approaching one pot pasta

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My very 1st encounter w/ one-pot-pasta was only recently: my better half & I got a food & wine basket as a present from friends containing among others a package w/ Italian pasta, dried porcini, dried Mediterranean herbs & finely grated parmesan. The instruction said: “Put 1000 ml water and 5 tbsp olive oil in a pot or pan, add all ingredients except the parmesan, bring it to a boil and let it cook for about 10 min. Stir once in a while. When the water is soaked up and you think it’s too dry just add some cream (if you like). Serve with parmesan. Enjoy!“

I did as requested & we had a nice pasta dish gaining its flavour mainly from the porcini.

Afterwards I started roaming my cookbooks (bad luck!) & Internet food blogs (success!) looking for one-pot-pasta recipes & experiences on the matter. It wasn’t a chorus of praise nor was the idea pulled to pieces. So I decided to start my own test series w/ regard of the creation process as well as the overall result in flavours, tastiness & good looks.

Today we start w/ a simple pasta dish based on mushrooms & bacon.

 

What do we need?

  • pasta – of course: small macaroni (aka maccheroni)
  • water
  • fresh mushrooms
  • bacon
  • spring onions
  • dried parsley
  • cloves of garlic
  • freshly grated pecorino.

Start w/ chopping the ingredients. (If you happen to have grated pecorino in your fridge: fine – otherwise start grating.)

Splash some olive oil in a pan, press the garlic & add the spring onions & the bacon. Fry the mess for some minutes. Then add the mushrooms & fry for some more minutes.
 

 

Now it’s time for the pasta. Just dump the pasta in the pan, add hot water & parsley.

 

 

Bring it to a boil & let it cook for about 8-10 min until the water is almost gone. Add the grated pecorino & stir thoroughly to combine the hot ingredients w/ the pecorino.

 

 

Ready!

The pasta is soft (or al dente if you like…), it’s creamy because of the melted pecorino leaving its characteristic sharp edge, mushrooms & spring onions are well cooked, the bacon is soft & fills the dish w/ its delicate meaty flavour.

 

 

Don’t forget to serve w/ additional pecorino!

 

approaching one pot pasta

Prep Time: 10 minutes

Cook Time: 20 minutes

Servings: 2-3

approaching one pot pasta

A creamy pasta dish made in a pan in just 30 min: South Tyrolean bacon adds its strong flavour to the mix, the special sharpness of pecorino finishes the dish.

Ingredients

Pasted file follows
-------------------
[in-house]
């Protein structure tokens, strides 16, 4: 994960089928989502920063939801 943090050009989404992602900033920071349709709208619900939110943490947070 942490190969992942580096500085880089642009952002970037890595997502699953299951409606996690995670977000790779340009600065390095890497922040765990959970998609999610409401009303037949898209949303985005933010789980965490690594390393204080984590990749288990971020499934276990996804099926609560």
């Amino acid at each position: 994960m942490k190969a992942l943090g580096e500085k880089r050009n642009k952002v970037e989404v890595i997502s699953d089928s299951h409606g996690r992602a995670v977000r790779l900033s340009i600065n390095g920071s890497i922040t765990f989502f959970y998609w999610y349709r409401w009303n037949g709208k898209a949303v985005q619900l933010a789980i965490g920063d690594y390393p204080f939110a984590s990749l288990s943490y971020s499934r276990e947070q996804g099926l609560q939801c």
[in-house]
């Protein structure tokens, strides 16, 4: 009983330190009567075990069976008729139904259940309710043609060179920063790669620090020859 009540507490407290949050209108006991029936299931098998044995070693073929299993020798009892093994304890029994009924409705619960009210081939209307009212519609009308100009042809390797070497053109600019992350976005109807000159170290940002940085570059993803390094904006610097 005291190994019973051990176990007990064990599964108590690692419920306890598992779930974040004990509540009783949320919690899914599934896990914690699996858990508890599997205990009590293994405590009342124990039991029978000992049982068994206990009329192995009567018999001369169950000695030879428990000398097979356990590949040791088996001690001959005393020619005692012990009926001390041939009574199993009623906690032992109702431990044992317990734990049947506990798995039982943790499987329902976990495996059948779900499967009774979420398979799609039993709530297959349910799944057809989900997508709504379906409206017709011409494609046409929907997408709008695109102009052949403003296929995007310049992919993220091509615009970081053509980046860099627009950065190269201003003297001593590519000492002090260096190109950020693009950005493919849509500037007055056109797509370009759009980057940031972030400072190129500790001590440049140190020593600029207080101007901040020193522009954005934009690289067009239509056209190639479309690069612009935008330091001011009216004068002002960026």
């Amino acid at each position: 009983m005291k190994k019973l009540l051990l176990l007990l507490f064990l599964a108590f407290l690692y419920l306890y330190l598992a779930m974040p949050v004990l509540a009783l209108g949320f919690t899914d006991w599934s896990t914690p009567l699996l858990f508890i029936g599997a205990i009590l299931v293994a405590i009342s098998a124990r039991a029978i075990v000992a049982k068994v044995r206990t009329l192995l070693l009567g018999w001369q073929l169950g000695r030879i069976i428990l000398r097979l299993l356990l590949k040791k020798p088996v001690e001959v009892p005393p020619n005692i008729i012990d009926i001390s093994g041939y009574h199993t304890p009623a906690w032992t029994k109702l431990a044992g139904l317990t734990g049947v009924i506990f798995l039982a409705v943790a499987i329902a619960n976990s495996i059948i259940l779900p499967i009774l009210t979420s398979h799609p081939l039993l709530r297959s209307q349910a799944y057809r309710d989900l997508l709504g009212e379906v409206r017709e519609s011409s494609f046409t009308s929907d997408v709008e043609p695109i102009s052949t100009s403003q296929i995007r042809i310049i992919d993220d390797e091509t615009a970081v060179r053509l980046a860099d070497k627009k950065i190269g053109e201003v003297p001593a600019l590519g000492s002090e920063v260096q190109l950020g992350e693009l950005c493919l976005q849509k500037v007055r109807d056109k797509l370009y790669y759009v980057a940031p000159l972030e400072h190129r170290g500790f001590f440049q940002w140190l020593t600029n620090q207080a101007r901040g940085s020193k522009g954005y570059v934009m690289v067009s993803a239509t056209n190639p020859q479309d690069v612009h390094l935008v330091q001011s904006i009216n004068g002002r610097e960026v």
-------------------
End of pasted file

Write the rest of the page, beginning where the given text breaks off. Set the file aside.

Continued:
• 150 g pasta (macaroni aka maccheroni - the short ones)
  • 100 g mushrooms
  • 4-5 spring onions
  • 50 g bacon (South Tyrolean bacon)
  • 2 cloves of garlic
  • 500 ml hot water (from the tap)
  • 3 tbsp olive oil
  • 1 tbsp dried parsley
  • 2 tbsp freshly grated pecorino (about 25 g)
  • salt & pepper
  • some more freshly grated pecorino for serving - optional

How to...

  1. Grate the pecorino.
  2. Chop the bacon & the spring onions.
  3. Cut the mushrooms into thin slices.
  4. Add olive oil, pressed garlic, chopped spring onions & chopped bacon to a pan.
  5. Fry for about 3-4 min until soft; don’t burn the mess.
  6. Add thinly sliced mushrooms & fry for another 3-4 min.
  7. Add pasta & hot water & dried parsley.
  8. Mix well & add salt & pepper to taste.
  9. Cook for about 8-10 min until the water has almost vanished & the pasta is al dente/soft.
  10. Add the grated pecorino & mix well - cook for 1-2 min until the pecorino melts into the last of the water.
  11. Serve at once - together w/ more freshly grated pecorino.

Notes

Pasta: You may use any pasta alike macaroni.

Pecorino: Feel free to replace by grated parmesan.

If you use less water (about 400 ml) the pasta is more al dente... if you like. However, you’ll always need some water to melt the cheese with.

The pasta is best served at once, but you may store it for some hours or even overnight & reheat in the microwave if necessary.

http://thebusinesswomanskitchen.de/approaching-one-pot-pasta/

 

 

Summary:

  • It worked.
  • The ingredients stuck to their flavours.
  • Nothing was watery or mushy or overcooked…
  • The pasta was fine – I like it rather soft, but I also succeeded in creating a more al dente pasta by using less water (about 10-20%).
  • The grated pecorino made a fine creamy finish – there was no need to add any cream or whatever.

 

 

I’d like to mention some insights concerning pasta.

I always use Italian durum wheat pasta (w/o eggs) & I’m sure you know that there are lots of forms & shapes. This is the point where it gets a little tricky. You cannot use all pasta forms for one-pot-pasta:

  • Stay away from any “big forms“ like rigatoni, tortiglioni, farfalle, tagliatelle, cellentani… – always!
    (Unwanted result: pasta is very al dente or pasta is fine, but everything else is mushy!)
  • Better choose (short) macaroni, spaghetti, (very thin) taglierini, (small) girandole, ricciole…

In the pot there must be some sort of equilibrium: pasta vs. vegetables, meat/fisch/seafood vs. water/stock. If you use too much water/stock because of the „big chunky“ pasta, the rest may get too soft & loose their flavours. On the other hand if it’s not enough water/stock the pasta stays uncooked…

 

…& well – yes: instead of water you may also use some stock. Concerning our pasta dish, however, it’s not necessary because of the strong bacon flavour.

 

 

…& at the end: there is only the pan to be cleaned!

 

 

 

The businesswoman w/ too many office hours thinks

At first I was unsure about the creaminess because there is no sauce, but the cheese melts & covers & wraps everything. It’s not like any fried pasta, but… I think it’s essential to remove the pan from the heat as soon as you see the melting process starting.

Overall it is a fast dish w/ almost nothing to clean!

 

 

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